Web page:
What we find concerning is the fact that Mr. Bazzani publicly stated Mr. Fedors’ FY17 Budget was the most comprehensive budget document he has seen in all his years of managing budgets. How could anyone make such a statement about a budget document that lacks the amount of detail Mr. Fedors’ lacked? The FY17 budget email conversation we have shared below clearly demonstrates the Board of Supervisor did not have the necessary data to effectively scrutinize Mr. Fedors’ proposed budget until several days after Mr. Bazzani praised Mr. Fedors.

We have provided Slideshare presentations of both of Mr. Fedors’ budgets and the last budget his predecessor prepared. We have provided our email conversations with Mr. Fedors, the Finance Director and the Board of Supervisors, as well as Slideshare presentations of the data we were forced to request from Mr. Fedors. We have also provided some video clips for your enjoyment. Though there are numerous other transparency shortcomings and many wasteful spending practices that we have not touched on here, we ask you to take special notice of the difference in the amount of data provided for budgeted expenditures for each department. You will see that Mr. Fedors combined budgeted expenditures into three line items for each department, whereas his predecessor had many more line items for each department. What are they trying to hide??

Written comments may be emailed to
Supervisor Bazzani stating he knows every aspect of the budget


Supervisor Bazzani praising Mr. Fedors' FY17 budget even before Mr. Fedors' information piece with detailed data was provided.

FY16 Budget (General fund expenditures begin on Slideshare page 75)
FY18 Budget (General fund expenditures begin on Slideshare page 71)
FY17 info we were forced to requested from Mr. Fedors
FY18 info we were forced to requested from Mr. Fedors
Email conversation about FY17 budget

03/20/16 at 11:57 AM

Board Members,

I and others find Mr. Fedors' budget proposal and last response disturbing for a number of reasons and hope the majority of you do as well. Foremost, Mr. Fedors' budget process does not appear to include transparency; as the Code of Virginia requires the People to be presented information at the same time as the governing body. (Unless otherwise exempted by FOIA) Mr. Fedors' budget process does not appear to include an acceptable level of transparency which has led to restricting the People from data that is necessary to evaluate how their tax dollars are being spent.

I will not say much more at this time as I understand Mr. Fedors' is new to the government game. On the other hand, his staff certainly are not. One would hope they would guide their new boss in a better direction.


----- Forwarded Message -----
From: "Fedors, Brent"

To: Kenny
Sent: Saturday, March 19, 2016 10:41 AM
Subject: Re: 2017 Budget

Mr. Hogge -

While we are not planning to add that level of detail to the proposed budget book for FY17, we are preparing a supplemental information piece for Board Members that does.

I will make sure you get a copy when it is ready - likely Tuesday.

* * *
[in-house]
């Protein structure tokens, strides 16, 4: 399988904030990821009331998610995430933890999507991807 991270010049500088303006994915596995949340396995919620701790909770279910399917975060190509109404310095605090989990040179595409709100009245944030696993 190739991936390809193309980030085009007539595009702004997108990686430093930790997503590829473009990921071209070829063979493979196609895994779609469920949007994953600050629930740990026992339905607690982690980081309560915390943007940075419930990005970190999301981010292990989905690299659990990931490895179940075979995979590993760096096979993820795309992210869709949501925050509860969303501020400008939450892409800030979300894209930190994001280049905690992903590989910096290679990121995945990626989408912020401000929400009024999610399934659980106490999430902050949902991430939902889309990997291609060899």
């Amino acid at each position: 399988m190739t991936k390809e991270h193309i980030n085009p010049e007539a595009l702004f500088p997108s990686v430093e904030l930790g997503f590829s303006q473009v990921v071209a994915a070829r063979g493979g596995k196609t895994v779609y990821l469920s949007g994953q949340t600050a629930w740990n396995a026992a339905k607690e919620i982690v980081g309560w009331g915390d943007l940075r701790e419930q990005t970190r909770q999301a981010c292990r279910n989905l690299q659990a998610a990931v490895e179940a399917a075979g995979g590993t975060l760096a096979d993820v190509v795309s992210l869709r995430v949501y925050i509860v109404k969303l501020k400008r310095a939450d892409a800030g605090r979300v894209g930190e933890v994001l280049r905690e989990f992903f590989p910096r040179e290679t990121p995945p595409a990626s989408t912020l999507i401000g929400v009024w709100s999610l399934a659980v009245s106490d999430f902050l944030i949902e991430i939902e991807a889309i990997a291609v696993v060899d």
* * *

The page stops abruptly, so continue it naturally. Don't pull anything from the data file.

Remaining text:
On Mar 17, 2016, at 9:22 AM, Kenny wrote:


We are looking for a proposed budget document that contains at least as much information as the 2016 budget proposal which can be found at:'s%20Proposed%20Budget.pdf?ver=2015-03-05-090048-737

A "general fund expenditure budget" as presented in the 2016 proposal is one example of the expanded data we would like to continue to see and are hoping the Supervisors are already assessing as they process the FY17 proposal. 


From: "Fedors, Brent" <>
To: Kenny
Sent: Wednesday, March 16, 2016 12:37 PM
Subject: Re: 2017 Budget

Mr. Hogge -

There are also copies of the book available for public review at both libraries and in the County Administration office.

Please let me know if there are specific questions you have that I may be able to address - I'm glad to help in any way I can.


On Mar 16, 2016, at 9:55 AM, Kenny wrote:

Hello Mr. Fedors,

I would like to get a copy of the "2017 Budget Book" that has been provided to the Supervisors. The information posted on the County's website is not detailed enough for the People to do any sort of analysis of what is being proposed.

Thank you sir,

Email conversation about FY18 budget data

Mar 20 at 11:15 AM

To Kenny

Message body

 Attached is the information as requested.

 1st tab – General Fund by Expenditure Line Item

2nd tab – Provides information on the Total Transfers Out line item from the General Fund

3rd tab – Capital Projects

4th tab – External Agencies Funding Request and what is included in the Proposed Budget

Please let me know if you have questions or need anything further.



From: Fedors, Brent
Sent: Sunday, March 19, 2017 2:06 PM
To: Kenny
Cc: Tinsley, Stephanie <>; Lewis, Christi <>
Subject: Re: FY18 Budget Info Request

Mr. Hogge -

I am forwarding this to Ms. Tinsley who will coordinate our response.

Thank you for your inquiry,


On Mar 19, 2017, at 9:51 AM, Kenny wrote:

Hello Mr. Fedors,

Hope this finds you in good health and spirits.

Can I get a copy of the proposed FY18 line item budget and proposed capital improvement expenditures? If possible; I would also like something that reflects the name of all external agencies/nongovernmental organizations that are requesting FY18 funding and how much each is asking for. Electronic copies are preferred.

Thank you,


Thursday, March 23, 2017

Gloucester, Virginia Public Hearing On Proposed $64 Million FY18 Budget

Image result for property tax images